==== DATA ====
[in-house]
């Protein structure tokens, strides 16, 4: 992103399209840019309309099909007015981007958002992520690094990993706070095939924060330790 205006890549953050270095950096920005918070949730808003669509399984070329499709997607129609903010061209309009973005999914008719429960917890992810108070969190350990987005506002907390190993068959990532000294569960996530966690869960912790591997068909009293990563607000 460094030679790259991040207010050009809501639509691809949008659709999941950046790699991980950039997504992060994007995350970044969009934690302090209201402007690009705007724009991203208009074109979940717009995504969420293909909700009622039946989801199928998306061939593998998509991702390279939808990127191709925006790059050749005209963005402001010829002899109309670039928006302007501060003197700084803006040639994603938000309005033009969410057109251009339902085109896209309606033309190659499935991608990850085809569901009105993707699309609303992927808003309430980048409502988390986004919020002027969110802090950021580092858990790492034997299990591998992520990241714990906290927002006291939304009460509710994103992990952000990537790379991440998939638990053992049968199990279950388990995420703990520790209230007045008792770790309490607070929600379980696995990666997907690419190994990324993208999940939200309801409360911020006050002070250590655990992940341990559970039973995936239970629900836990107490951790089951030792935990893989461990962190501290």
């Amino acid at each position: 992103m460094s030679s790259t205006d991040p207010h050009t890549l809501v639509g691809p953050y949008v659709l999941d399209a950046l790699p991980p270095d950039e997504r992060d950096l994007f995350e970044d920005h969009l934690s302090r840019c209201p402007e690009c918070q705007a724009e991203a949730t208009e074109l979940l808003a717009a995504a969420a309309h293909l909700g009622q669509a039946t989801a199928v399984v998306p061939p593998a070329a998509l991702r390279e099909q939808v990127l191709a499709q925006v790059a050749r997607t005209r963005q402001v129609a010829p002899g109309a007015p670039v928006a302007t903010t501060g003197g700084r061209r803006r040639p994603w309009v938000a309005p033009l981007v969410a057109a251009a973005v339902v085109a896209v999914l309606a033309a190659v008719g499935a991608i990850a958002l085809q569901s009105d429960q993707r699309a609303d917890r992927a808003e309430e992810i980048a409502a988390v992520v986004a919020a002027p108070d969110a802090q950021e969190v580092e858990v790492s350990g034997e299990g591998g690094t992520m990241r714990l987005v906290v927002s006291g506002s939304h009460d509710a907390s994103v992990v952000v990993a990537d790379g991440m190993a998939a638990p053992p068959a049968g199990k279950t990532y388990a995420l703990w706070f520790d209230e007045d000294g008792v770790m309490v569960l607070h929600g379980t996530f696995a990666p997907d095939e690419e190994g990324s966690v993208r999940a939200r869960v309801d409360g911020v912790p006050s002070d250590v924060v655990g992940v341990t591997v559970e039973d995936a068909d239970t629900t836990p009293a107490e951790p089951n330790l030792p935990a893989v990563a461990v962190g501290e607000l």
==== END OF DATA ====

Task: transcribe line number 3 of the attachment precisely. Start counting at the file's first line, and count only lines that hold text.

């Amino acid at each position: 992103m460094s030679s790259t205006d991040p207010h050009t890549l809501v639509g691809p953050y949008v659709l999941d399209a950046l790699p991980p270095d950039e997504r992060d950096l994007f995350e970044d920005h969009l934690s302090r840019c209201p402007e690009c918070q705007a724009e991203a949730t208009e074109l979940l808003a717009a995504a969420a309309h293909l909700g009622q669509a039946t989801a199928v399984v998306p061939p593998a070329a998509l991702r390279e099909q939808v990127l191709a499709q925006v790059a050749r997607t005209r963005q402001v129609a010829p002899g109309a007015p670039v928006a302007t903010t501060g003197g700084r061209r803006r040639p994603w309009v938000a309005p033009l981007v969410a057109a251009a973005v339902v085109a896209v999914l309606a033309a190659v008719g499935a991608i990850a958002l085809q569901s009105d429960q993707r699309a609303d917890r992927a808003e309430e992810i980048a409502a988390v992520v986004a919020a002027p108070d969110a802090q950021e969190v580092e858990v790492s350990g034997e299990g591998g690094t992520m990241r714990l987005v906290v927002s006291g506002s939304h009460d509710a907390s994103v992990v952000v990993a990537d790379g991440m190993a998939a638990p053992p068959a049968g199990k279950t990532y388990a995420l703990w706070f520790d209230e007045d000294g008792v770790m309490v569960l607070h929600g379980t996530f696995a990666p997907d095939e690419e190994g990324s966690v993208r999940a939200r869960v309801d409360g911020v912790p006050s002070d250590v924060v655990g992940v341990t591997v559970e039973d995936a068909d239970t629900t836990p009293a107490e951790p089951n330790l030792p935990a893989v990563a461990v962190g501290e607000l």